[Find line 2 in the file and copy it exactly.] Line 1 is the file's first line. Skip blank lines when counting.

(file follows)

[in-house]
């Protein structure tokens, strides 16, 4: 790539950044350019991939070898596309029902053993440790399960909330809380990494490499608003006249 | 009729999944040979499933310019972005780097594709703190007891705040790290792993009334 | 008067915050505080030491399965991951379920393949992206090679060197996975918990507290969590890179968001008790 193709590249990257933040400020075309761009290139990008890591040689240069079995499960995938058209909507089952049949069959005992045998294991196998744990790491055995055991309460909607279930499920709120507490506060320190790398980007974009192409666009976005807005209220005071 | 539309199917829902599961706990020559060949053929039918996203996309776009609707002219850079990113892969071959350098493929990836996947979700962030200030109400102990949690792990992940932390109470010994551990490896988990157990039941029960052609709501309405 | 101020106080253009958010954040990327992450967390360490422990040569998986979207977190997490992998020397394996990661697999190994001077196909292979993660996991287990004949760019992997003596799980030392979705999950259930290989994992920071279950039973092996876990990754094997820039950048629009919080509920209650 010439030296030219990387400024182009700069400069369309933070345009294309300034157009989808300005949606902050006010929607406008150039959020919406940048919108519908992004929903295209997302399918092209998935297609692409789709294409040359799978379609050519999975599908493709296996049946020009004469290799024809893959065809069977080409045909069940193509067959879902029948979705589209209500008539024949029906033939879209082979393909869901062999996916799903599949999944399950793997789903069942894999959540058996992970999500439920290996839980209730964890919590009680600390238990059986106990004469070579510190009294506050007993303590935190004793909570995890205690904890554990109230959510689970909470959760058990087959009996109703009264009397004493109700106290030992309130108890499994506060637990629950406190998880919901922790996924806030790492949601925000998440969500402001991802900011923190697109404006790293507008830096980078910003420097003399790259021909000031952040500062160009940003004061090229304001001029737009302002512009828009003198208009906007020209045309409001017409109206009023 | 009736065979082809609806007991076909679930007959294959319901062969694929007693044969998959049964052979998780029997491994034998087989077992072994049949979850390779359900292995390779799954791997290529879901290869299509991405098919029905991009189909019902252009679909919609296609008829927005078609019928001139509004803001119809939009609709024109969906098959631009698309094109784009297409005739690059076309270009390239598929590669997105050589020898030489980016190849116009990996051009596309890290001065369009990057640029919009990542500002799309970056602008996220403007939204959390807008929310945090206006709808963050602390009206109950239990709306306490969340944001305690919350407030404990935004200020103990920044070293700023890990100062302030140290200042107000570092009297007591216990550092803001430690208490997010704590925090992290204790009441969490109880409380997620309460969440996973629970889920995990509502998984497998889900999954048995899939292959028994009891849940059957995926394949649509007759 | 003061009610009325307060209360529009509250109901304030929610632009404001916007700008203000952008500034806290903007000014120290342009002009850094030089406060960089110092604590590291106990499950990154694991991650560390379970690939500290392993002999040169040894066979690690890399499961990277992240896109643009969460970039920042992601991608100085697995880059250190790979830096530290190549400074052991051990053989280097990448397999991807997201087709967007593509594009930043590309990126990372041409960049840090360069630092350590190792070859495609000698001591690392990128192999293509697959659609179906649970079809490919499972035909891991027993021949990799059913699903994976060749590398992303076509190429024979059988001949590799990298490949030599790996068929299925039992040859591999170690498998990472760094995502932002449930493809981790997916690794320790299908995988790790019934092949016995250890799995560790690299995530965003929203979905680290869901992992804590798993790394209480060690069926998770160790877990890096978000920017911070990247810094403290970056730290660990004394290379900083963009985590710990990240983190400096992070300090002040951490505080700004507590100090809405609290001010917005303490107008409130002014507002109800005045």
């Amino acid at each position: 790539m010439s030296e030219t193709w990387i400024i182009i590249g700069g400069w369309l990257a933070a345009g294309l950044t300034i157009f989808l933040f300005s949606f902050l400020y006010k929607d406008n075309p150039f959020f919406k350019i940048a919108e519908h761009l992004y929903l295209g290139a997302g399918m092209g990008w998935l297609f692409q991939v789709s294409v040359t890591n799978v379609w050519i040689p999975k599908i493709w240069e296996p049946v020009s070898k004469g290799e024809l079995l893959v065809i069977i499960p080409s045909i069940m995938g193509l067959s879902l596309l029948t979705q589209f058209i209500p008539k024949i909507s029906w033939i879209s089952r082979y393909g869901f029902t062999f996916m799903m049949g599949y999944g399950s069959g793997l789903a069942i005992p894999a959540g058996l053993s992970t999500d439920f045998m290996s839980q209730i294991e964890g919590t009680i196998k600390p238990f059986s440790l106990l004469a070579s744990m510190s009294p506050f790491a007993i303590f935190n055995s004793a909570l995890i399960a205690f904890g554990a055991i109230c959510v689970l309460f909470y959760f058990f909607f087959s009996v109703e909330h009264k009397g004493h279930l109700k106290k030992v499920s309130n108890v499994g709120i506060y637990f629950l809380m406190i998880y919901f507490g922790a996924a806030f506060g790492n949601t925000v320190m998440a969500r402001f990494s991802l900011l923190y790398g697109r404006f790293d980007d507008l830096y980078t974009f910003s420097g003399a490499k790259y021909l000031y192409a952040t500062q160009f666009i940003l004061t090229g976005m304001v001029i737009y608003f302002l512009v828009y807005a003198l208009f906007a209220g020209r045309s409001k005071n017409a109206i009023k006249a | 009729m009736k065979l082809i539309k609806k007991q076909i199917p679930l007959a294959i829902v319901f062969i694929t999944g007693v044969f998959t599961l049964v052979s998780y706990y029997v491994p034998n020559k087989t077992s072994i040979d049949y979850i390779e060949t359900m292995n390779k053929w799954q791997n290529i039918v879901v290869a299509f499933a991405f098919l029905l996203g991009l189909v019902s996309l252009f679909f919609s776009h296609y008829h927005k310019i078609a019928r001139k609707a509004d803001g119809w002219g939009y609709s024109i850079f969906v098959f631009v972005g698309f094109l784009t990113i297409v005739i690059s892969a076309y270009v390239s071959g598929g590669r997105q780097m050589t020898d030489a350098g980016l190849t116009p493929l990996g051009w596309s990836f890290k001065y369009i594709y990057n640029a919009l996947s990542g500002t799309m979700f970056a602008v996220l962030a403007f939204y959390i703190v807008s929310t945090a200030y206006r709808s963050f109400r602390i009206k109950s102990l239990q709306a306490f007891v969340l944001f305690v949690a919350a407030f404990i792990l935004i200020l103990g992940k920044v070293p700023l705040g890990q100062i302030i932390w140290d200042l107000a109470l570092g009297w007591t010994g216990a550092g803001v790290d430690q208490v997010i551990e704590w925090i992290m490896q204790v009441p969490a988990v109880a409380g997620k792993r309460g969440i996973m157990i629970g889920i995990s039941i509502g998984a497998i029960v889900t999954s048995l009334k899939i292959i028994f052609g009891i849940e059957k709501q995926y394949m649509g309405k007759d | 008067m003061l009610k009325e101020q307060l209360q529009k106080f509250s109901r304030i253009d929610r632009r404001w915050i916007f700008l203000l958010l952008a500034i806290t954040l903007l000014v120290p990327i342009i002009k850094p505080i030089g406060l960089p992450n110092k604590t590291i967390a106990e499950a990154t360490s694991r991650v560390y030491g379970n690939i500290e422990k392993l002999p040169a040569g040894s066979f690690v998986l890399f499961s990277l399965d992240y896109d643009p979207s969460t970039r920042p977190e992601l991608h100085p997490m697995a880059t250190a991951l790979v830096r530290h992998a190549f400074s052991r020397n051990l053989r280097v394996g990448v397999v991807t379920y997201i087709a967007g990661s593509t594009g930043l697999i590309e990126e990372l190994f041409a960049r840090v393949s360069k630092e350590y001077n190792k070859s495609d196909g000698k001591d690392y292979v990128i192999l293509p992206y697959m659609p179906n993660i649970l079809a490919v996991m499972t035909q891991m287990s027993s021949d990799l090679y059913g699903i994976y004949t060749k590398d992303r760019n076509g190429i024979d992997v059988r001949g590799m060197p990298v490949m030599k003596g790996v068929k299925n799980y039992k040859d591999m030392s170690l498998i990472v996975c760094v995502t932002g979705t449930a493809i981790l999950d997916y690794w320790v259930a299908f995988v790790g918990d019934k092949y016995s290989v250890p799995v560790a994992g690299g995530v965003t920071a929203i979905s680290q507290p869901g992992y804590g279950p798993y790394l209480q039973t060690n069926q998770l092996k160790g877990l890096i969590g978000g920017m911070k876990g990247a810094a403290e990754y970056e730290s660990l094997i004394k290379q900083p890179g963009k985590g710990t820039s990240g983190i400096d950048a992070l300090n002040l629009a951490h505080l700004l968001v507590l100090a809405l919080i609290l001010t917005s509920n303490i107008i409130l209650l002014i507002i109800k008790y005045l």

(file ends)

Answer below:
């Protein structure tokens, strides 16, 4: 790539950044350019991939070898596309029902053993440790399960909330809380990494490499608003006249 | 009729999944040979499933310019972005780097594709703190007891705040790290792993009334 | 008067915050505080030491399965991951379920393949992206090679060197996975918990507290969590890179968001008790 193709590249990257933040400020075309761009290139990008890591040689240069079995499960995938058209909507089952049949069959005992045998294991196998744990790491055995055991309460909607279930499920709120507490506060320190790398980007974009192409666009976005807005209220005071 | 539309199917829902599961706990020559060949053929039918996203996309776009609707002219850079990113892969071959350098493929990836996947979700962030200030109400102990949690792990992940932390109470010994551990490896988990157990039941029960052609709501309405 | 101020106080253009958010954040990327992450967390360490422990040569998986979207977190997490992998020397394996990661697999190994001077196909292979993660996991287990004949760019992997003596799980030392979705999950259930290989994992920071279950039973092996876990990754094997820039950048629009919080509920209650 010439030296030219990387400024182009700069400069369309933070345009294309300034157009989808300005949606902050006010929607406008150039959020919406940048919108519908992004929903295209997302399918092209998935297609692409789709294409040359799978379609050519999975599908493709296996049946020009004469290799024809893959065809069977080409045909069940193509067959879902029948979705589209209500008539024949029906033939879209082979393909869901062999996916799903599949999944399950793997789903069942894999959540058996992970999500439920290996839980209730964890919590009680600390238990059986106990004469070579510190009294506050007993303590935190004793909570995890205690904890554990109230959510689970909470959760058990087959009996109703009264009397004493109700106290030992309130108890499994506060637990629950406190998880919901922790996924806030790492949601925000998440969500402001991802900011923190697109404006790293507008830096980078910003420097003399790259021909000031952040500062160009940003004061090229304001001029737009302002512009828009003198208009906007020209045309409001017409109206009023 | 009736065979082809609806007991076909679930007959294959319901062969694929007693044969998959049964052979998780029997491994034998087989077992072994049949979850390779359900292995390779799954791997290529879901290869299509991405098919029905991009189909019902252009679909919609296609008829927005078609019928001139509004803001119809939009609709024109969906098959631009698309094109784009297409005739690059076309270009390239598929590669997105050589020898030489980016190849116009990996051009596309890290001065369009990057640029919009990542500002799309970056602008996220403007939204959390807008929310945090206006709808963050602390009206109950239990709306306490969340944001305690919350407030404990935004200020103990920044070293700023890990100062302030140290200042107000570092009297007591216990550092803001430690208490997010704590925090992290204790009441969490109880409380997620309460969440996973629970889920995990509502998984497998889900999954048995899939292959028994009891849940059957995926394949649509007759 | 003061009610009325307060209360529009509250109901304030929610632009404001916007700008203000952008500034806290903007000014120290342009002009850094030089406060960089110092604590590291106990499950990154694991991650560390379970690939500290392993002999040169040894066979690690890399499961990277992240896109643009969460970039920042992601991608100085697995880059250190790979830096530290190549400074052991051990053989280097990448397999991807997201087709967007593509594009930043590309990126990372041409960049840090360069630092350590190792070859495609000698001591690392990128192999293509697959659609179906649970079809490919499972035909891991027993021949990799059913699903994976060749590398992303076509190429024979059988001949590799990298490949030599790996068929299925039992040859591999170690498998990472760094995502932002449930493809981790997916690794320790299908995988790790019934092949016995250890799995560790690299995530965003929203979905680290869901992992804590798993790394209480060690069926998770160790877990890096978000920017911070990247810094403290970056730290660990004394290379900083963009985590710990990240983190400096992070300090002040951490505080700004507590100090809405609290001010917005303490107008409130002014507002109800005045």